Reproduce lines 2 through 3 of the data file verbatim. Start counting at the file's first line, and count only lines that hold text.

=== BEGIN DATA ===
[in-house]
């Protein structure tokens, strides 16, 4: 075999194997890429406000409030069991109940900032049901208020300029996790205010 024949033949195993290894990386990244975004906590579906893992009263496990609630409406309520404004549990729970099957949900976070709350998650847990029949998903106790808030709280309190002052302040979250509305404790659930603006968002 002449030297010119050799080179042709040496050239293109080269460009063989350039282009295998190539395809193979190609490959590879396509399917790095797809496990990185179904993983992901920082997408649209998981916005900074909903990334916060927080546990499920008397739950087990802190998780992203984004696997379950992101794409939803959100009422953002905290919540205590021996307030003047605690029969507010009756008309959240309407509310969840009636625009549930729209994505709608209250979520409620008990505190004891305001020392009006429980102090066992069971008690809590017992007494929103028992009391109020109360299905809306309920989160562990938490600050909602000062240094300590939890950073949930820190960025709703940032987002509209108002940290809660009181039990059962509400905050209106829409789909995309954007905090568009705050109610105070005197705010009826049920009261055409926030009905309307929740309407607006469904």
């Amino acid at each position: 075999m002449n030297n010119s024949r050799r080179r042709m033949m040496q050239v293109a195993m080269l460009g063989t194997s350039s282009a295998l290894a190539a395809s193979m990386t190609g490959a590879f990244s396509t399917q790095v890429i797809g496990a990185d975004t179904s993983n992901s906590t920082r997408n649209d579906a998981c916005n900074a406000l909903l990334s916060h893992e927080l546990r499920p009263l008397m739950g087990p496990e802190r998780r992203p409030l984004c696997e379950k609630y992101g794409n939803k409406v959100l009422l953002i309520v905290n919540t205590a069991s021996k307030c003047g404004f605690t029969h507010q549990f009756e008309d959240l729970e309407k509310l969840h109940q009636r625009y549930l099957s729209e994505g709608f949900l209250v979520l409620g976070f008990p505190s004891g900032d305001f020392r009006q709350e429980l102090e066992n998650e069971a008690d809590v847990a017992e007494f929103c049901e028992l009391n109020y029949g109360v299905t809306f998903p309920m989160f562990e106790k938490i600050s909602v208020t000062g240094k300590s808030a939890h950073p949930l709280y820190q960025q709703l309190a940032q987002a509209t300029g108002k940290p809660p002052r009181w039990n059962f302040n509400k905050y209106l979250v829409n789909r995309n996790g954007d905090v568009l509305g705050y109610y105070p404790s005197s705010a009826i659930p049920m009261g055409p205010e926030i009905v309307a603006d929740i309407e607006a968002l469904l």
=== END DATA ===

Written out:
């Protein structure tokens, strides 16, 4: 075999194997890429406000409030069991109940900032049901208020300029996790205010 024949033949195993290894990386990244975004906590579906893992009263496990609630409406309520404004549990729970099957949900976070709350998650847990029949998903106790808030709280309190002052302040979250509305404790659930603006968002 002449030297010119050799080179042709040496050239293109080269460009063989350039282009295998190539395809193979190609490959590879396509399917790095797809496990990185179904993983992901920082997408649209998981916005900074909903990334916060927080546990499920008397739950087990802190998780992203984004696997379950992101794409939803959100009422953002905290919540205590021996307030003047605690029969507010009756008309959240309407509310969840009636625009549930729209994505709608209250979520409620008990505190004891305001020392009006429980102090066992069971008690809590017992007494929103028992009391109020109360299905809306309920989160562990938490600050909602000062240094300590939890950073949930820190960025709703940032987002509209108002940290809660009181039990059962509400905050209106829409789909995309954007905090568009705050109610105070005197705010009826049920009261055409926030009905309307929740309407607006469904």
């Amino acid at each position: 075999m002449n030297n010119s024949r050799r080179r042709m033949m040496q050239v293109a195993m080269l460009g063989t194997s350039s282009a295998l290894a190539a395809s193979m990386t190609g490959a590879f990244s396509t399917q790095v890429i797809g496990a990185d975004t179904s993983n992901s906590t920082r997408n649209d579906a998981c916005n900074a406000l909903l990334s916060h893992e927080l546990r499920p009263l008397m739950g087990p496990e802190r998780r992203p409030l984004c696997e379950k609630y992101g794409n939803k409406v959100l009422l953002i309520v905290n919540t205590a069991s021996k307030c003047g404004f605690t029969h507010q549990f009756e008309d959240l729970e309407k509310l969840h109940q009636r625009y549930l099957s729209e994505g709608f949900l209250v979520l409620g976070f008990p505190s004891g900032d305001f020392r009006q709350e429980l102090e066992n998650e069971a008690d809590v847990a017992e007494f929103c049901e028992l009391n109020y029949g109360v299905t809306f998903p309920m989160f562990e106790k938490i600050s909602v208020t000062g240094k300590s808030a939890h950073p949930l709280y820190q960025q709703l309190a940032q987002a509209t300029g108002k940290p809660p002052r009181w039990n059962f302040n509400k905050y209106l979250v829409n789909r995309n996790g954007d905090v568009l509305g705050y109610y105070p404790s005197s705010a009826i659930p049920m009261g055409p205010e926030i009905v309307a603006d929740i309407e607006a968002l469904l």